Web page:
“We had a lot of causalities while working here in Helmand. We lost a lot of our field workers during these years. We lost vaccinators, supervisors and coordinators.” [KII-10-UN-Helmand]

The societal norms and restrictions imposed on women by Taliban had left most of the women uneducated over the years and together with the ongoing conflict had led to major deficiency of female doctors, midwives or nurses. NGOs working in the northern parts of the country in the past used to hire female doctors from neighboring countries like Tajikistan and Uzbekistan, as they shared the same language and culture and these workers were provided attractive salary packages, accommodation and transport. But with escalating conflict and unattractive salary packages with rising inflation and depreciation of Afghanistan currency, these foreign workers are no more attracted to work in Afghanistan. The community midwifery program which began training rural midwives in 2002 and scaling-up nationally in 2005 is largely seen as a successful program, which to a certain extent had been able to provide healthcare services to women in these difficult areas.

“There are some socio-cultural and religious issues. Clients will not attend the health facilities if there are no female staff” [KII-7-NGO-Ka]

The recruitment process was a lengthy and tedious process and not always transparent. The government hiring’s had to follow the national standard salary policy which were not competitive enough to attract qualified and competent individuals, as they were lured by the NGOs and the private sector through better packages. Hence the reliance has been to hire local health workers to overcome the shortcomings in resource constrained settings.

“The recruitment process is very difficult and everyone knows this as a fact, but we try our best to recruit the staff through a recruitment committee, and we try to find qualified staff” [KII-6-UN-Helmand]

In terms of development of human resources, there is no proper coordination between MoPH and the ministry of higher education and cross-sectional and interlinked coordination can promote public health education by improving ethics and capability in healthcare professionals.

Supplies and commodities

Government and NGOs were responsible to assure continuous flow of medicine and supplies, but this was a serious concern. The health facilities faced shortages of supplies due to insufficient budget allocation and security situation affecting delivery. Most of the local market suppliers were not equipped to meet the government regulatory requirements, hence a limited number of suppliers were available which were not enough to meet demands of all the 34 provinces. On the contrary, some participants mentioned that there were no shortages of medicines and were satisfied with the availability of supplies and commodities.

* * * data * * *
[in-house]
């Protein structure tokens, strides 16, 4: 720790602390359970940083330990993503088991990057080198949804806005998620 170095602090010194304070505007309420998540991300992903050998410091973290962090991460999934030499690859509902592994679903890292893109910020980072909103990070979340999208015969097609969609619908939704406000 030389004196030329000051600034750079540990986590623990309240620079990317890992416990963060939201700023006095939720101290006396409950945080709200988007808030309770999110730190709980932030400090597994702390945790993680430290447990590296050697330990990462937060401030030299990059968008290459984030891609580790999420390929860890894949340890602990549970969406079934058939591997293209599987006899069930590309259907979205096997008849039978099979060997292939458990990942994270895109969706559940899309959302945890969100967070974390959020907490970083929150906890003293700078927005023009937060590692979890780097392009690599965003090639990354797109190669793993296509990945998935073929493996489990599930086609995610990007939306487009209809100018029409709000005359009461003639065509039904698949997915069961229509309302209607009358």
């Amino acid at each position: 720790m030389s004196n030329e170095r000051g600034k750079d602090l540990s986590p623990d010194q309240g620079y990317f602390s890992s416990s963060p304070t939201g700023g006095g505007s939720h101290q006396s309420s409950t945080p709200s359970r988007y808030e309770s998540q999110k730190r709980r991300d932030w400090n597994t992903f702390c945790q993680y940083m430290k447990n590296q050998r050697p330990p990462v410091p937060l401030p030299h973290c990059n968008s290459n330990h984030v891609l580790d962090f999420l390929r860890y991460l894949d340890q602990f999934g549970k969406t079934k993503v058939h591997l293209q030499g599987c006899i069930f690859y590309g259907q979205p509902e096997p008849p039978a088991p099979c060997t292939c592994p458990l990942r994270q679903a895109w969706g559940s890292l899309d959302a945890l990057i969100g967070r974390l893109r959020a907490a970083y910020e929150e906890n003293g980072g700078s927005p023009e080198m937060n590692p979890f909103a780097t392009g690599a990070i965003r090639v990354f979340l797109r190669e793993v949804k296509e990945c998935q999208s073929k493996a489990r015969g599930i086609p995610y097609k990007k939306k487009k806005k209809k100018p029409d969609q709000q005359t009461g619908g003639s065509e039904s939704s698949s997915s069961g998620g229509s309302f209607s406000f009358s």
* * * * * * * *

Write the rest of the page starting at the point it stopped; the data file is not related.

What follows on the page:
“We had multiple developmental projects, but due to unavailability of budget and commodities, we were unable to start these projects and some even got delayed for years” [KII-1 Gov-Faryab]

Finances

Afghanistan is a donor dependent country with a major chunk of these funds diverted towards war and security. The ministry has been receiving funds from World Bank (WB), European Union (EU), and United States Agency for International Development (USAID) for the successful implementation of BPHS services and also from GAVI for EPI. The budget allocation in Afghanistan takes place at the central level but lack of capacity, inadequate fund distribution, delay in release of funds and improper utilization poses major barriers to the successful implementation of the programs. This was a common realization that the donor support would end soon and government would then face an uphill task in maintaining even the current healthcare services. Hence it was urged that the government should soon explore alternate ways and finding solutions for the financing of the health system.

“The achievements which we had in the past or even we have now is the result and outcome of our joint force and ownership and the funding from our donors.” – (Govt. official)

Coordination

The coordination between various sectors is crucial for the efficient healthcare service delivery. Though there were coordination mechanisms in place at the central and provincial level including the Provincial Health Coordination Committee (PHCC), Community Based Health Care (CBHC), but these are not fully utilized as these committees did not regularly meet and there are no proper follow ups to monitor the progress. This apart from affecting healthcare delivery also sometimes led to duplication of effort.

Monitoring and evaluation (M&E)

There was no proper M&E system of Afghanistan, but there has been progress with introduction of regular checks and third party evaluations. There are now Standard Operating Procedures for the evaluation of NGOs performances. Technology has also been introduced with an upgraded digital EHIS system linking all the facilities. But there are still issues with the capacity and monitoring, as majority of the EHIS data was assumed to be poor quality and unreliable. The lack of capacity also hampered the regular and proper analysis and interpretation of data for reporting and decision making. Security was identified as the major bottleneck in monitoring and evaluation, as the supervisors were not able to make frequent visits to the monitoring sites.

Discussion